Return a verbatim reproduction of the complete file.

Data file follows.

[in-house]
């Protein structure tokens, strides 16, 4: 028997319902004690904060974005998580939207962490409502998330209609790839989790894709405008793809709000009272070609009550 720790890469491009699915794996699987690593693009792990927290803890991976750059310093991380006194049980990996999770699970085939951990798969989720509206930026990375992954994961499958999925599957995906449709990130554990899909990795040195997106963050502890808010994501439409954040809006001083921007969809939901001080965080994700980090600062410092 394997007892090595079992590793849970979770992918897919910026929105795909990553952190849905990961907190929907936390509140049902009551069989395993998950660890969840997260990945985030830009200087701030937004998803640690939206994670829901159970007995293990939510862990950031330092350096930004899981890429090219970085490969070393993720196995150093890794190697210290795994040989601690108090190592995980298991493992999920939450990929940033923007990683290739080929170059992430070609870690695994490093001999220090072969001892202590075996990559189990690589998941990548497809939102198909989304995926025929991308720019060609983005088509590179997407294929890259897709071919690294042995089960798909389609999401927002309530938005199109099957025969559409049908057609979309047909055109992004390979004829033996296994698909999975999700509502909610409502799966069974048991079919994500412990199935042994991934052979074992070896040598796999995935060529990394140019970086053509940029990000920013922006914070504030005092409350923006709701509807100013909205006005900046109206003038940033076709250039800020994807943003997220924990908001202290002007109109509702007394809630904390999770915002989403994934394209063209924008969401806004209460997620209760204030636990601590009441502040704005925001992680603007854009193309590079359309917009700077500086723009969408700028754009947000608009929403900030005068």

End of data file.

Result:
[in-house]
């Protein structure tokens, strides 16, 4: 028997319902004690904060974005998580939207962490409502998330209609790839989790894709405008793809709000009272070609009550 720790890469491009699915794996699987690593693009792990927290803890991976750059310093991380006194049980990996999770699970085939951990798969989720509206930026990375992954994961499958999925599957995906449709990130554990899909990795040195997106963050502890808010994501439409954040809006001083921007969809939901001080965080994700980090600062410092 394997007892090595079992590793849970979770992918897919910026929105795909990553952190849905990961907190929907936390509140049902009551069989395993998950660890969840997260990945985030830009200087701030937004998803640690939206994670829901159970007995293990939510862990950031330092350096930004899981890429090219970085490969070393993720196995150093890794190697210290795994040989601690108090190592995980298991493992999920939450990929940033923007990683290739080929170059992430070609870690695994490093001999220090072969001892202590075996990559189990690589998941990548497809939102198909989304995926025929991308720019060609983005088509590179997407294929890259897709071919690294042995089960798909389609999401927002309530938005199109099957025969559409049908057609979309047909055109992004390979004829033996296994698909999975999700509502909610409502799966069974048991079919994500412990199935042994991934052979074992070896040598796999995935060529990394140019970086053509940029990000920013922006914070504030005092409350923006709701509807100013909205006005900046109206003038940033076709250039800020994807943003997220924990908001202290002007109109509702007394809630904390999770915002989403994934394209063209924008969401806004209460997620209760204030636990601590009441502040704005925001992680603007854009193309590079359309917009700077500086723009969408700028754009947000608009929403900030005068």